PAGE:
Today I took a trip to visit Kew Gardens. It was my first time there, so was delighted to see the amount of variety they had. I wanted to collect some inspiration through photographs of a few more unusual plants to include in my paintings as well as expanding my knowledge on these plants. It was also helpful to see the layout of the gardens and and how the different plants were displayed for ideas for when it comes to arranging my soft sculptures with the painting. I will reflect on the photos when doing this to try maintain the relationship between the two pieces but without making it obvious.
Another nice surprise was that Kew currently have the glass sculptural works of Dale Chihuly exhibited throughout the gardens, amongst the plants. The sculpture shown in the two photographs below were probably my favourite out of all of them. I like the way it seems to seamlessly blend in with its surroundings, looking like it could be one of the spectacular plants as well. Although, when you look closer you can see how its arms are twisting and contorting, the effect given by the rippled surface of the glass, almost as if it’s growing and reaching out of the water.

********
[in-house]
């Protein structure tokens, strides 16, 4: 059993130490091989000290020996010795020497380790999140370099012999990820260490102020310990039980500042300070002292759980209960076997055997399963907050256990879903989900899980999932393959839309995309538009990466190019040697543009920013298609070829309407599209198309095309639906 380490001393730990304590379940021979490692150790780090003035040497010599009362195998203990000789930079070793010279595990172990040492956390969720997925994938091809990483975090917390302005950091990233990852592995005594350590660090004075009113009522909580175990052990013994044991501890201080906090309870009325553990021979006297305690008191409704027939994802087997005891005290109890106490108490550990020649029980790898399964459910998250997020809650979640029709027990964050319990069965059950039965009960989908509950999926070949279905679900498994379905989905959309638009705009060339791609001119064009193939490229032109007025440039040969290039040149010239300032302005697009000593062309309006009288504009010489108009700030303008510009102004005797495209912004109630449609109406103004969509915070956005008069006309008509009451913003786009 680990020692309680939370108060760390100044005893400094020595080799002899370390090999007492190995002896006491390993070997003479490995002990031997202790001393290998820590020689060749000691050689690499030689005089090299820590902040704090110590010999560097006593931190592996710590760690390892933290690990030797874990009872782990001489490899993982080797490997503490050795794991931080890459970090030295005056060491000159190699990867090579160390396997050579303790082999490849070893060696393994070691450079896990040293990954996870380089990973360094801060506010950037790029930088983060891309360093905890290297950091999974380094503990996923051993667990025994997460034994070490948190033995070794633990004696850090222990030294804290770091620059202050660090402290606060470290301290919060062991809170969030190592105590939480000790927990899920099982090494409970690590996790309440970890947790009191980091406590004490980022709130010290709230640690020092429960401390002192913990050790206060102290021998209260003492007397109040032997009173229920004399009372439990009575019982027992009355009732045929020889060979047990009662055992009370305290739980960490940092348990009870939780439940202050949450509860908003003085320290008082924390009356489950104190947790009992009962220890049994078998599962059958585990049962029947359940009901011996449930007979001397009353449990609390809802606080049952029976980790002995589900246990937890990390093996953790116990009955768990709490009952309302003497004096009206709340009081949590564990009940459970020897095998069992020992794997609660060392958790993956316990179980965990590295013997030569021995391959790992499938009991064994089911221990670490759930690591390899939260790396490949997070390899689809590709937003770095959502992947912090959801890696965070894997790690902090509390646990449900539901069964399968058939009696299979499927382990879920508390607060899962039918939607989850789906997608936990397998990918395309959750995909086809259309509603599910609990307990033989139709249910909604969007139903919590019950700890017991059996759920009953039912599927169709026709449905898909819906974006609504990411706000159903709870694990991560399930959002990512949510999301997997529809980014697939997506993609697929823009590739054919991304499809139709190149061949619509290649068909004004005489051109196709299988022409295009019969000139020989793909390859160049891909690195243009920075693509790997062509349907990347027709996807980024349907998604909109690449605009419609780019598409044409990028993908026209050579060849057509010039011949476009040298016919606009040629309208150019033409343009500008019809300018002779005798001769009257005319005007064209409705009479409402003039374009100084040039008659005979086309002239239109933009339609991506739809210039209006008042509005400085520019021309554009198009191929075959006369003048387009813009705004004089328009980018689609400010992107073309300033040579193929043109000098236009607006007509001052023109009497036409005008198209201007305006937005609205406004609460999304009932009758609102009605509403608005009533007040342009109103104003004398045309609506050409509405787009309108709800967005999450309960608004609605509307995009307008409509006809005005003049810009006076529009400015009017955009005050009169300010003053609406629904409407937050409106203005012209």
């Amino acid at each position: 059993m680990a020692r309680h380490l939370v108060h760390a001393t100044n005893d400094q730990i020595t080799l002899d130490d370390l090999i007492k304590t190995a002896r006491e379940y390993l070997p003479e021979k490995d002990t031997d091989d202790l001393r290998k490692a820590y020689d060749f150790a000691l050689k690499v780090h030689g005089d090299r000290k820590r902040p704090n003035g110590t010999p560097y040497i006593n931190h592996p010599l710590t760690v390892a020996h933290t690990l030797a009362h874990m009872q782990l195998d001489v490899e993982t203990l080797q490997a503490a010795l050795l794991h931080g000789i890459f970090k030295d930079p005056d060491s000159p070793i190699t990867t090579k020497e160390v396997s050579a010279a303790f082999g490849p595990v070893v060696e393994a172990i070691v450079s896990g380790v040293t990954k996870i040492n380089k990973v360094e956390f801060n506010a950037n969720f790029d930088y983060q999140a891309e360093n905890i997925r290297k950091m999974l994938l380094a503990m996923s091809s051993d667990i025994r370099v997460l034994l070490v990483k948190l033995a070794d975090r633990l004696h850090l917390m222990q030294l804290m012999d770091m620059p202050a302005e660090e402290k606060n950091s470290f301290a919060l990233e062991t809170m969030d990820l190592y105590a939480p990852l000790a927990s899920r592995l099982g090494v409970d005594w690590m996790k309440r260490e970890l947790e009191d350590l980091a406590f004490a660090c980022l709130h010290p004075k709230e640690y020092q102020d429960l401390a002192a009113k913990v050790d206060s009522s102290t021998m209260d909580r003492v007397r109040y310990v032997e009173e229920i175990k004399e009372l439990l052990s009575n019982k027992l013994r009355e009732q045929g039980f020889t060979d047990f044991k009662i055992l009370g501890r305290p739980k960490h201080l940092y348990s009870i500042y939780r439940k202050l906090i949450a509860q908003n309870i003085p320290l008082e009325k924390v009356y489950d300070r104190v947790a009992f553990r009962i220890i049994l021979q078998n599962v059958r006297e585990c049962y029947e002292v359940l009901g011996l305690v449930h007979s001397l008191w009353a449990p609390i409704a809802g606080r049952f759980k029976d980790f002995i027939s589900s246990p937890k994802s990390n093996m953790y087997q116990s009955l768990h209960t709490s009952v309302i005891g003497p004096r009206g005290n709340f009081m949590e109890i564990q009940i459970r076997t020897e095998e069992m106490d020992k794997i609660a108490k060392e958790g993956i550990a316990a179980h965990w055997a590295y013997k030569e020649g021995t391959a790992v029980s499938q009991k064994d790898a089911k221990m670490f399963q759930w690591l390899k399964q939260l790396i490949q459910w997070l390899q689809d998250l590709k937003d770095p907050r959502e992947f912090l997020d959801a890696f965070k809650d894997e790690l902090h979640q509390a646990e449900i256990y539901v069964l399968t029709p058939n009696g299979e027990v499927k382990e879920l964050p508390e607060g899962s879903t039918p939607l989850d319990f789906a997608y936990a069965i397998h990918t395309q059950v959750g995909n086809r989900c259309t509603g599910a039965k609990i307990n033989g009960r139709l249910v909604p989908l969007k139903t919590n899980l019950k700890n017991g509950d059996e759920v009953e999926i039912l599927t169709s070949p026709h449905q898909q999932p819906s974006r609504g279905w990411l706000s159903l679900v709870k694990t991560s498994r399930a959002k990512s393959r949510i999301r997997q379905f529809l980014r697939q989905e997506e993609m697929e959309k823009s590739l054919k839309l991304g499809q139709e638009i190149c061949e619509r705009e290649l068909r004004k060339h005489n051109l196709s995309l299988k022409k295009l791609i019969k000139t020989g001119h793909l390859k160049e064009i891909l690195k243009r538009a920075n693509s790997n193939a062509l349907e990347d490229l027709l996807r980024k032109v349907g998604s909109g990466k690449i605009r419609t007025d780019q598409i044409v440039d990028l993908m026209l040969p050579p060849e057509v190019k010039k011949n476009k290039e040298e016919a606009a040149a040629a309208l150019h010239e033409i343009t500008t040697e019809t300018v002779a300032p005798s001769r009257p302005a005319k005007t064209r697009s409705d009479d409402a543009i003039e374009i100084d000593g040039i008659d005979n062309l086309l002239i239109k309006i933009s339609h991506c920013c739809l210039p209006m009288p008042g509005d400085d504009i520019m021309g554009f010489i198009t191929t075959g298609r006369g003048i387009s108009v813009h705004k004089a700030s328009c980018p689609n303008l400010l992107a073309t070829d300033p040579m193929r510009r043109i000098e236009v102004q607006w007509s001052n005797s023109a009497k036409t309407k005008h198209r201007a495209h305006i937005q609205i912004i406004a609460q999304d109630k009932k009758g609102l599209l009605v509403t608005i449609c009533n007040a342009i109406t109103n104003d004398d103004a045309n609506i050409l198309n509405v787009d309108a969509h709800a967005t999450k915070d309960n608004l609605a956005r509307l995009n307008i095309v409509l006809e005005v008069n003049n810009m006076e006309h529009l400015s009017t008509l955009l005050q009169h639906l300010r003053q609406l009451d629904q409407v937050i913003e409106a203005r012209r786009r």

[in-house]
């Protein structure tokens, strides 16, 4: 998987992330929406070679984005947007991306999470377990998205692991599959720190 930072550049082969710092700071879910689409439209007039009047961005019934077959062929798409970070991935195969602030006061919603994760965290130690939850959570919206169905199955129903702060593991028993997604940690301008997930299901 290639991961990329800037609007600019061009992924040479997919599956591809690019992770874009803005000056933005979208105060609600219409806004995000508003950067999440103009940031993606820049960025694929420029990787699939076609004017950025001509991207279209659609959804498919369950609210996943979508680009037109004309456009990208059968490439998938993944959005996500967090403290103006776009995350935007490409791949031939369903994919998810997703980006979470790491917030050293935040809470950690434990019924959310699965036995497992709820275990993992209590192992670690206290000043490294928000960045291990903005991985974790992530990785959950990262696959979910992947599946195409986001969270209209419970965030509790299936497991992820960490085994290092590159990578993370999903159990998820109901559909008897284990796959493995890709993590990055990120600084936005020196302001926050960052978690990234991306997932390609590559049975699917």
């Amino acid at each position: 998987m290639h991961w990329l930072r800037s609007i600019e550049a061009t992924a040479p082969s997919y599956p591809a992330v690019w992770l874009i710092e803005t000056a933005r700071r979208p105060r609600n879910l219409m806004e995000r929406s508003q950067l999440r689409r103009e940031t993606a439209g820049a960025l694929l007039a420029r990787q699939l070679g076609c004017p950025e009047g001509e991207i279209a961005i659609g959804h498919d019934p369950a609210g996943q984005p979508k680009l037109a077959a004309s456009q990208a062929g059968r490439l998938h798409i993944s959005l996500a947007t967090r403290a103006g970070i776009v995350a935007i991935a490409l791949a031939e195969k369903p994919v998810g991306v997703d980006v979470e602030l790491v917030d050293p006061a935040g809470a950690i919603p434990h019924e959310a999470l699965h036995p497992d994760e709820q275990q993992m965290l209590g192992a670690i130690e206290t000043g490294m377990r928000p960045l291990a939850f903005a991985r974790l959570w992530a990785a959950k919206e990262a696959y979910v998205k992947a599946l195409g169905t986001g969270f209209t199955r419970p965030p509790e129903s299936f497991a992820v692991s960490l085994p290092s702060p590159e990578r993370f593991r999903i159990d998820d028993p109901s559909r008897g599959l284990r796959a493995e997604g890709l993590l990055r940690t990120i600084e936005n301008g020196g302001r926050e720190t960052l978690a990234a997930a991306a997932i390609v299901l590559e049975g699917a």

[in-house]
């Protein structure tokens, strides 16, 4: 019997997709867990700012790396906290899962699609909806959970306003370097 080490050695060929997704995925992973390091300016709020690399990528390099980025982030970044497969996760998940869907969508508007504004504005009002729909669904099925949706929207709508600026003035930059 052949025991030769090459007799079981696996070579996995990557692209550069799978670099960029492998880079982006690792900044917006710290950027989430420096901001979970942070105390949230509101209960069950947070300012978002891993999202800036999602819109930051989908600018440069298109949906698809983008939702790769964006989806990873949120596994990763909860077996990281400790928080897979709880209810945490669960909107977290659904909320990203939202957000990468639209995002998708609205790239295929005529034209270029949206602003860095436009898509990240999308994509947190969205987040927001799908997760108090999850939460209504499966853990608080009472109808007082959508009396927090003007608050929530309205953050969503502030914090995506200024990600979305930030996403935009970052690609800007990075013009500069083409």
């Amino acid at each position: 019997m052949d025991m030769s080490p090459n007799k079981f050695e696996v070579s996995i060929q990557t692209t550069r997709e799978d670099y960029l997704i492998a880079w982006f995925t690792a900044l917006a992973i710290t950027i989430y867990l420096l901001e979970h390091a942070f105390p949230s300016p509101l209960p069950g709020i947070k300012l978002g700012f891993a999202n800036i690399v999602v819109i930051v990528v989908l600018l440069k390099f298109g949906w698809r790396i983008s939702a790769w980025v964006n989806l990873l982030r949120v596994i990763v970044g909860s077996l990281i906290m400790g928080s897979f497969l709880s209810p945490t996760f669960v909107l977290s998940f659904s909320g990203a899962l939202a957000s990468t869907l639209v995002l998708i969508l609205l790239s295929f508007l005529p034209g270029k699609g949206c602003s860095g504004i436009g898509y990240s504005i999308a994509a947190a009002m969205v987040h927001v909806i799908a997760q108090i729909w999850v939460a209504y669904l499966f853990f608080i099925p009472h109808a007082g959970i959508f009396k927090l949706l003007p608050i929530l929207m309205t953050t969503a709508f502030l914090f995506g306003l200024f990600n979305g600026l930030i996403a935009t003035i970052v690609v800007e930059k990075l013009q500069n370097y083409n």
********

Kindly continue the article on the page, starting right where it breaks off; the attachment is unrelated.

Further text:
Another aspect of the gardens I was looking forward to seeing was its carnivorous plant section- these plants have always fascinated me. The Nepenthes robcantleyi, (pictured below), has become a critically endangered species, originally from the Philippines. The pitchers , which are the main body of the plant, trap invertebrates, and depending on the size of the plant, also some small reptiles and mammals. These are then digested by acidic fluid in the plant to create nutrients for it to survive.
The photos below are just a selection of my favourite photos I took today. It was very interesting to learn about kew’s collection as well as about the plants that we commonly use but probably don’t really think about where it comes from or how it is grown, eg. black pepper, cocoa, rubber trees, and the many plants used for medicinal purposes.